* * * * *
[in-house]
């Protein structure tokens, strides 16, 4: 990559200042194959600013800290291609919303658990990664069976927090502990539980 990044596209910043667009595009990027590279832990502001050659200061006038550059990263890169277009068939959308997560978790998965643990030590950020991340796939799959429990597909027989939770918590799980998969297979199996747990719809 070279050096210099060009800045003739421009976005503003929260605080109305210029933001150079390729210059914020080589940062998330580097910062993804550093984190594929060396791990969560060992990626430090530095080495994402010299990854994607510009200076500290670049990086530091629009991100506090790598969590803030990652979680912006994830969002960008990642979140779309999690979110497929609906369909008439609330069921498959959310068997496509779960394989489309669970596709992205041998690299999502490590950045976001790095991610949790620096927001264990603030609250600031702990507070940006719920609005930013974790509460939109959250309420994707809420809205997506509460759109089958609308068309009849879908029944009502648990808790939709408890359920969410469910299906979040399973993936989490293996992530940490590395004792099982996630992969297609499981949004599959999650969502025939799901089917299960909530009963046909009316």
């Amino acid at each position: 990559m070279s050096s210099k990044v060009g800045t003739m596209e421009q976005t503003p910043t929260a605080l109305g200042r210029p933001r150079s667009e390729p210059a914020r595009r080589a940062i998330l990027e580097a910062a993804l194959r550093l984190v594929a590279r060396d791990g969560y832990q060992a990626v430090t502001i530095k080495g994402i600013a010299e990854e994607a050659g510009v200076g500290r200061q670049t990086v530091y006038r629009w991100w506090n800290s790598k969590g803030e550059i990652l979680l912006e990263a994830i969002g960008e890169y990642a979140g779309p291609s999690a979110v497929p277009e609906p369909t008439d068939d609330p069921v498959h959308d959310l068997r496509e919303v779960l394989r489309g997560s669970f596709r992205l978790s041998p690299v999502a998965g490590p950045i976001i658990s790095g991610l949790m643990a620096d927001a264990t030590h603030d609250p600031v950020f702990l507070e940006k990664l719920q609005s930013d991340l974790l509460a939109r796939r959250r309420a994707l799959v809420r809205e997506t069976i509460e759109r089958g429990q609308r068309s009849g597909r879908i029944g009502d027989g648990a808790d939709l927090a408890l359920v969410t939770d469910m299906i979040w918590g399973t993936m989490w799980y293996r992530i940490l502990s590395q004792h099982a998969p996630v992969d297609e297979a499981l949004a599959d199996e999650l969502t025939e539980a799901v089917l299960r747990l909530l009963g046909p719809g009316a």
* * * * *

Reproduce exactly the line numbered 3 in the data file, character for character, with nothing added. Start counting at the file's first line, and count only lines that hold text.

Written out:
């Amino acid at each position: 990559m070279s050096s210099k990044v060009g800045t003739m596209e421009q976005t503003p910043t929260a605080l109305g200042r210029p933001r150079s667009e390729p210059a914020r595009r080589a940062i998330l990027e580097a910062a993804l194959r550093l984190v594929a590279r060396d791990g969560y832990q060992a990626v430090t502001i530095k080495g994402i600013a010299e990854e994607a050659g510009v200076g500290r200061q670049t990086v530091y006038r629009w991100w506090n800290s790598k969590g803030e550059i990652l979680l912006e990263a994830i969002g960008e890169y990642a979140g779309p291609s999690a979110v497929p277009e609906p369909t008439d068939d609330p069921v498959h959308d959310l068997r496509e919303v779960l394989r489309g997560s669970f596709r992205l978790s041998p690299v999502a998965g490590p950045i976001i658990s790095g991610l949790m643990a620096d927001a264990t030590h603030d609250p600031v950020f702990l507070e940006k990664l719920q609005s930013d991340l974790l509460a939109r796939r959250r309420a994707l799959v809420r809205e997506t069976i509460e759109r089958g429990q609308r068309s009849g597909r879908i029944g009502d027989g648990a808790d939709l927090a408890l359920v969410t939770d469910m299906i979040w918590g399973t993936m989490w799980y293996r992530i940490l502990s590395q004792h099982a998969p996630v992969d297609e297979a499981l949004a599959d199996e999650l969502t025939e539980a799901v089917l299960r747990l909530l009963g046909p719809g009316a």